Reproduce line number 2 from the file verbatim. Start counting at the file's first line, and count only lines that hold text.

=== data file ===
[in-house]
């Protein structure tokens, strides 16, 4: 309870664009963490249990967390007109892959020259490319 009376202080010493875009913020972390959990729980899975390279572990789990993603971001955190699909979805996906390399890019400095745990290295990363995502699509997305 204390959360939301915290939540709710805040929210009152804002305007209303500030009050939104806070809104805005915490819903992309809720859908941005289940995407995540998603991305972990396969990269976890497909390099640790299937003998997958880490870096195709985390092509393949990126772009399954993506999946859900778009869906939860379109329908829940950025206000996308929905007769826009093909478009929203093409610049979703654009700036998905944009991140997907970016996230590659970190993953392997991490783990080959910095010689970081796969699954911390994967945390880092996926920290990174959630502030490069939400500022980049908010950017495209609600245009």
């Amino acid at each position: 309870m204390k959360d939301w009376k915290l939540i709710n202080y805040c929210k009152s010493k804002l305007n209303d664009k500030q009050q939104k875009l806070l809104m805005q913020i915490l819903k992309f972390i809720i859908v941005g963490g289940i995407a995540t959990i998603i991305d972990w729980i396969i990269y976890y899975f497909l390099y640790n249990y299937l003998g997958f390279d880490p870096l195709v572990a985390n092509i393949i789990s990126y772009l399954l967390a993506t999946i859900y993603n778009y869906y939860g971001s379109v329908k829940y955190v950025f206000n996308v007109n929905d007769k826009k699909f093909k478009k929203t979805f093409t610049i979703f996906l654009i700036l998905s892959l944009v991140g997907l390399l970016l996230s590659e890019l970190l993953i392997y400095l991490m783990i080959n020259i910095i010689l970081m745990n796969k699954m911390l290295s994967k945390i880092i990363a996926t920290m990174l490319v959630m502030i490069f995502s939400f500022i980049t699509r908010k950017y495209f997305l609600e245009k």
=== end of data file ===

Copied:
């Protein structure tokens, strides 16, 4: 309870664009963490249990967390007109892959020259490319 009376202080010493875009913020972390959990729980899975390279572990789990993603971001955190699909979805996906390399890019400095745990290295990363995502699509997305 204390959360939301915290939540709710805040929210009152804002305007209303500030009050939104806070809104805005915490819903992309809720859908941005289940995407995540998603991305972990396969990269976890497909390099640790299937003998997958880490870096195709985390092509393949990126772009399954993506999946859900778009869906939860379109329908829940950025206000996308929905007769826009093909478009929203093409610049979703654009700036998905944009991140997907970016996230590659970190993953392997991490783990080959910095010689970081796969699954911390994967945390880092996926920290990174959630502030490069939400500022980049908010950017495209609600245009």